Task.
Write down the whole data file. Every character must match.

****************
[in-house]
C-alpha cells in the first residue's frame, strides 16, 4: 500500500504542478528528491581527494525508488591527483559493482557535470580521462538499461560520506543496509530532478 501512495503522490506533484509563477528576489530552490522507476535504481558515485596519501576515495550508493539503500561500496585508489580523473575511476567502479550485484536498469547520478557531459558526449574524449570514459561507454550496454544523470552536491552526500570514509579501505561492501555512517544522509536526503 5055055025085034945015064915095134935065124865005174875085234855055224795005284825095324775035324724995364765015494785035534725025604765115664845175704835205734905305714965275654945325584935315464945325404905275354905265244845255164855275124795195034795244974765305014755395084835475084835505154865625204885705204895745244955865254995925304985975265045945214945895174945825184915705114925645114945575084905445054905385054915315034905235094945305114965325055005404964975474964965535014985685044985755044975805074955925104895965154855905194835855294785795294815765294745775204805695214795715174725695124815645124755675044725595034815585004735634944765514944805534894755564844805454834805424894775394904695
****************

[in-house]
C-alpha cells in the first residue's frame, strides 16, 4: 500500500504542478528528491581527494525508488591527483559493482557535470580521462538499461560520506543496509530532478 501512495503522490506533484509563477528576489530552490522507476535504481558515485596519501576515495550508493539503500561500496585508489580523473575511476567502479550485484536498469547520478557531459558526449574524449570514459561507454550496454544523470552536491552526500570514509579501505561492501555512517544522509536526503 5055055025085034945015064915095134935065124865005174875085234855055224795005284825095324775035324724995364765015494785035534725025604765115664845175704835205734905305714965275654945325584935315464945325404905275354905265244845255164855275124795195034795244974765305014755395084835475084835505154865625204885705204895745244955865254995925304985975265045945214945895174945825184915705114925645114945575084905445054905385054915315034905235094945305114965325055005404964975474964965535014985685044985755044975805074955925104895965154855905194835855294785795294815765294745775204805695214795715174725695124815645124755675044725595034815585004735634944765514944805534894755564844805454834805424894775394904695